In recent years, the field of arbitration has witnessed explosive growth and captured the attention of both the legal and business communities. Consequently, the duties and the legal status of arbitrators have assumed increased importance. It is essential, then, to define clearly the role and the obligations of the arbitrator and to determine what kind of protection he ought to be offered. This note will consider the duty of arbitrators to disclose potentially relevant information within the context of the doctrine of arbitral immunity.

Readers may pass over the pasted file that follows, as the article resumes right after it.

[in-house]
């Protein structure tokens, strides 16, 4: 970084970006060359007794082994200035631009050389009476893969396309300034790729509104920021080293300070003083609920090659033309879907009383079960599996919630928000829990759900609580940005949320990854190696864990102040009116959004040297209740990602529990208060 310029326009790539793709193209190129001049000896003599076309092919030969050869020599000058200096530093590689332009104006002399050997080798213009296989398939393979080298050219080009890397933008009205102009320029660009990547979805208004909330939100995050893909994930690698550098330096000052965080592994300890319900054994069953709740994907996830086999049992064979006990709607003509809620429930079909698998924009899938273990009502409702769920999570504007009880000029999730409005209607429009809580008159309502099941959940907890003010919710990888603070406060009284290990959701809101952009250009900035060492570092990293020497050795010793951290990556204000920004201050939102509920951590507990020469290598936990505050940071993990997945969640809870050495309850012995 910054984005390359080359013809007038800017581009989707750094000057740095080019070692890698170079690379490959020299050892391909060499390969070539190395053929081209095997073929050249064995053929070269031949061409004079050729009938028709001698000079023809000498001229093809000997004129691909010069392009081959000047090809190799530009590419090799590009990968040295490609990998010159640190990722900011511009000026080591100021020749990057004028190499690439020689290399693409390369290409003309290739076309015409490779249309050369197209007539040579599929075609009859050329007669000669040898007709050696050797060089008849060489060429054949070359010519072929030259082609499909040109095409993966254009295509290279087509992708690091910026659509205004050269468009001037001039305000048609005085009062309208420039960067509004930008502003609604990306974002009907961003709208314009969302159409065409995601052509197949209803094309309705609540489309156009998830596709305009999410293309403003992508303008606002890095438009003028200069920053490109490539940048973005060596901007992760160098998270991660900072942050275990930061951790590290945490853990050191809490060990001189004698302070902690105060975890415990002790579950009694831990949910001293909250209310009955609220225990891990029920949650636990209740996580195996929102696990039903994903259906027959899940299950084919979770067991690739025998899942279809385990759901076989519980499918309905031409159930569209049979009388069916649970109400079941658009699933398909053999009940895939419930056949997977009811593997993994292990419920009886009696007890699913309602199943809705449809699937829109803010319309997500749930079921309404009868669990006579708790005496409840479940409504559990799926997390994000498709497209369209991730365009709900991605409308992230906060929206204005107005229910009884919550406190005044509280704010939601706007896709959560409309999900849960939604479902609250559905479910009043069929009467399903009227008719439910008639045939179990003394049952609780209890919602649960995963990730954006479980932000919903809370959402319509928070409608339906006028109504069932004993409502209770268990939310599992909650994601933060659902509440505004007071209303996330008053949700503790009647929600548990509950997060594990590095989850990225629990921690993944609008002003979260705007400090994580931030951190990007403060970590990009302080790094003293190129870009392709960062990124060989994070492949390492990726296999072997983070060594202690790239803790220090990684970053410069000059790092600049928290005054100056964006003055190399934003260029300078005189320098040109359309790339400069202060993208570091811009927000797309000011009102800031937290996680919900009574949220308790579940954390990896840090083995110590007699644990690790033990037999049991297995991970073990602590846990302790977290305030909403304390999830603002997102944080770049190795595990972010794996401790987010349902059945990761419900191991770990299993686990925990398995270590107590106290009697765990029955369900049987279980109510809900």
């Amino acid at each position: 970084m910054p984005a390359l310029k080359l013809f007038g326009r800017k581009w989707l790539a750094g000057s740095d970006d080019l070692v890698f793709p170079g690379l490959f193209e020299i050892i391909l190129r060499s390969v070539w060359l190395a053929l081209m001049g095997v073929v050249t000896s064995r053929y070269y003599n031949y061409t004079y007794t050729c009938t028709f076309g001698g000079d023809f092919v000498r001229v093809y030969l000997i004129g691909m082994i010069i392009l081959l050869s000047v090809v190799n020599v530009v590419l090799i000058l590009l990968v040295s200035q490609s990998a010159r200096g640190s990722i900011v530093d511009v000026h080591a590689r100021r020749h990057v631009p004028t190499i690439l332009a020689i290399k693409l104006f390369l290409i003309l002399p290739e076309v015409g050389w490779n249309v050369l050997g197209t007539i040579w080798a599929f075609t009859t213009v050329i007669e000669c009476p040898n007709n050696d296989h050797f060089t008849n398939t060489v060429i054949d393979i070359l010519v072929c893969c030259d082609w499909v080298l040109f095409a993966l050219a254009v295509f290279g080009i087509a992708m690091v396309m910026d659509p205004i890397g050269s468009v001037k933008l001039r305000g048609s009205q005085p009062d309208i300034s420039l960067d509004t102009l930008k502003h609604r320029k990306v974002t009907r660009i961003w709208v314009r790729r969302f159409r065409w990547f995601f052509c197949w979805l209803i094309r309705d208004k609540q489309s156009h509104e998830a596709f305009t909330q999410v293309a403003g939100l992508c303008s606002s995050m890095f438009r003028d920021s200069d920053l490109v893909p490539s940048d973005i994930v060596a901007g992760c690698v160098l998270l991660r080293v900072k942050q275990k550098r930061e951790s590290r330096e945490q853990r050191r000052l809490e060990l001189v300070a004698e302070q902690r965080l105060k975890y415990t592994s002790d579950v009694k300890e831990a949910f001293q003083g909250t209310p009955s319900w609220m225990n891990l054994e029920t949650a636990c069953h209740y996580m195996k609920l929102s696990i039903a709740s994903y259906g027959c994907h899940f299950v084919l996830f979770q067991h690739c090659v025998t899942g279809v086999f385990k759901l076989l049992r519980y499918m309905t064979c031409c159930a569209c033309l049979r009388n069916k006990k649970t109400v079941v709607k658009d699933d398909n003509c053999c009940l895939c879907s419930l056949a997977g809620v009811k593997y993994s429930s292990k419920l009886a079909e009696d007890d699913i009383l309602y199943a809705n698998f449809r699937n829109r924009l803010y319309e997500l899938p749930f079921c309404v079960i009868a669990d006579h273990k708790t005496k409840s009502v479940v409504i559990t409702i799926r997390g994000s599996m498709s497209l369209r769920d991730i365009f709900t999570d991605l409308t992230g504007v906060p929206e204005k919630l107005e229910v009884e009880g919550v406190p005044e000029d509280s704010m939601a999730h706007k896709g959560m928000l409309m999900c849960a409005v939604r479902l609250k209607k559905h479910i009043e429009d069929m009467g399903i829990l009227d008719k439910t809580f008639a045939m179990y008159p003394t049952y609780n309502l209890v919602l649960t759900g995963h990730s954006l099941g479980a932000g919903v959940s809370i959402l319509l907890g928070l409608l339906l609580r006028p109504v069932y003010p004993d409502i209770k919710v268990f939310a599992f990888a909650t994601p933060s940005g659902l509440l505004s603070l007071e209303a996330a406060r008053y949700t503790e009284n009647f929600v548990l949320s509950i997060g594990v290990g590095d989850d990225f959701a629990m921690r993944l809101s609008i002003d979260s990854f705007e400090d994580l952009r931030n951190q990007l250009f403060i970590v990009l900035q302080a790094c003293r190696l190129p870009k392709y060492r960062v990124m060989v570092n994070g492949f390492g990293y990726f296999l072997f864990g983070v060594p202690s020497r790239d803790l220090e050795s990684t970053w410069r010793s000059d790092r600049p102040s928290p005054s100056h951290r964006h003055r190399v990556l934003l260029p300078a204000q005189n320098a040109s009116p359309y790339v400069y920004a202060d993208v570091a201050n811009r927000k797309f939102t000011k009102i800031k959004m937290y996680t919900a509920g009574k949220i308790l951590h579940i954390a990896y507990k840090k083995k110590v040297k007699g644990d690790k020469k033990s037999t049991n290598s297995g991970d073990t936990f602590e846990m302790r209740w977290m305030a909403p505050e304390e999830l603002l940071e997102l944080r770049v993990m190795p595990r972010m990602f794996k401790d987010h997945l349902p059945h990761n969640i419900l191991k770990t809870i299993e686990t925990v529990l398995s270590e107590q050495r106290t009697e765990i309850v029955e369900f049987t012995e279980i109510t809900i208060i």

Part two will examine the duty of arbitrators to disclose information concerning their qualifications and potential biases. Such information might include, for example, contacts with parties to the arbitration or with persons associated with them. It will then propose the adoption of a standard disclosure questionnaire to encourage appropriate compliance with the disclosure requirement. Part three will consider the consequences of non-disclosure and analyze a case where an American court considered this issue. Part four will discuss how the doctrine of arbitral immunity from personal liability was developed in the United States and its treatment under the international rules concerning arbitration. It will compare the position of an arbitrator with that of a judge and evaluate the likelihood of a breach of arbitral immunity for non-disclosure.